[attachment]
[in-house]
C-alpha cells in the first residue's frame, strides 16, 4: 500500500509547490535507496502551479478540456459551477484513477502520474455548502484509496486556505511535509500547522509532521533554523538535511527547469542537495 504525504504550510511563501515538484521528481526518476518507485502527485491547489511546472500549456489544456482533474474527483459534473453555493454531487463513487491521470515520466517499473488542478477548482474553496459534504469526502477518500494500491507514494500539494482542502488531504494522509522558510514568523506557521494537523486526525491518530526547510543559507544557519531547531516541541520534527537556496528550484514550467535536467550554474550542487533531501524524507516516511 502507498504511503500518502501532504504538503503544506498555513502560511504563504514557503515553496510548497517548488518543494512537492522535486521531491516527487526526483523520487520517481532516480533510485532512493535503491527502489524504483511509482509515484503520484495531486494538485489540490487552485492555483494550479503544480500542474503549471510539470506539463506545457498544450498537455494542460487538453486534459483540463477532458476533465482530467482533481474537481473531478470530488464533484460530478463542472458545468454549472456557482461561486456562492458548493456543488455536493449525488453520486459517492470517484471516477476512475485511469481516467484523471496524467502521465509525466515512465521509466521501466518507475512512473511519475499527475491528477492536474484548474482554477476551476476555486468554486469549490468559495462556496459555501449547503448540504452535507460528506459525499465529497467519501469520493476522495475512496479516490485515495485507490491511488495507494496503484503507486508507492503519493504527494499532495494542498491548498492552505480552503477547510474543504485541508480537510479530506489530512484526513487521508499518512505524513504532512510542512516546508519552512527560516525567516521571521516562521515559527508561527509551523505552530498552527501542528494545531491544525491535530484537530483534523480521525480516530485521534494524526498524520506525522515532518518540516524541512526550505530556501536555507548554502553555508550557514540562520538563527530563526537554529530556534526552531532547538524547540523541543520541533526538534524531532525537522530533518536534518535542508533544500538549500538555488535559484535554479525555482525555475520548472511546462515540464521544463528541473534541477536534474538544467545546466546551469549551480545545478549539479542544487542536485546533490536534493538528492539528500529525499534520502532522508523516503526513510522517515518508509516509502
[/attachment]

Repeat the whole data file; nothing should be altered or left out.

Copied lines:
[in-house]
C-alpha cells in the first residue's frame, strides 16, 4: 500500500509547490535507496502551479478540456459551477484513477502520474455548502484509496486556505511535509500547522509532521533554523538535511527547469542537495 504525504504550510511563501515538484521528481526518476518507485502527485491547489511546472500549456489544456482533474474527483459534473453555493454531487463513487491521470515520466517499473488542478477548482474553496459534504469526502477518500494500491507514494500539494482542502488531504494522509522558510514568523506557521494537523486526525491518530526547510543559507544557519531547531516541541520534527537556496528550484514550467535536467550554474550542487533531501524524507516516511 502507498504511503500518502501532504504538503503544506498555513502560511504563504514557503515553496510548497517548488518543494512537492522535486521531491516527487526526483523520487520517481532516480533510485532512493535503491527502489524504483511509482509515484503520484495531486494538485489540490487552485492555483494550479503544480500542474503549471510539470506539463506545457498544450498537455494542460487538453486534459483540463477532458476533465482530467482533481474537481473531478470530488464533484460530478463542472458545468454549472456557482461561486456562492458548493456543488455536493449525488453520486459517492470517484471516477476512475485511469481516467484523471496524467502521465509525466515512465521509466521501466518507475512512473511519475499527475491528477492536474484548474482554477476551476476555486468554486469549490468559495462556496459555501449547503448540504452535507460528506459525499465529497467519501469520493476522495475512496479516490485515495485507490491511488495507494496503484503507486508507492503519493504527494499532495494542498491548498492552505480552503477547510474543504485541508480537510479530506489530512484526513487521508499518512505524513504532512510542512516546508519552512527560516525567516521571521516562521515559527508561527509551523505552530498552527501542528494545531491544525491535530484537530483534523480521525480516530485521534494524526498524520506525522515532518518540516524541512526550505530556501536555507548554502553555508550557514540562520538563527530563526537554529530556534526552531532547538524547540523541543520541533526538534524531532525537522530533518536534518535542508533544500538549500538555488535559484535554479525555482525555475520548472511546462515540464521544463528541473534541477536534474538544467545546466546551469549551480545545478549539479542544487542536485546533490536534493538528492539528500529525499534520502532522508523516503526513510522517515518508509516509502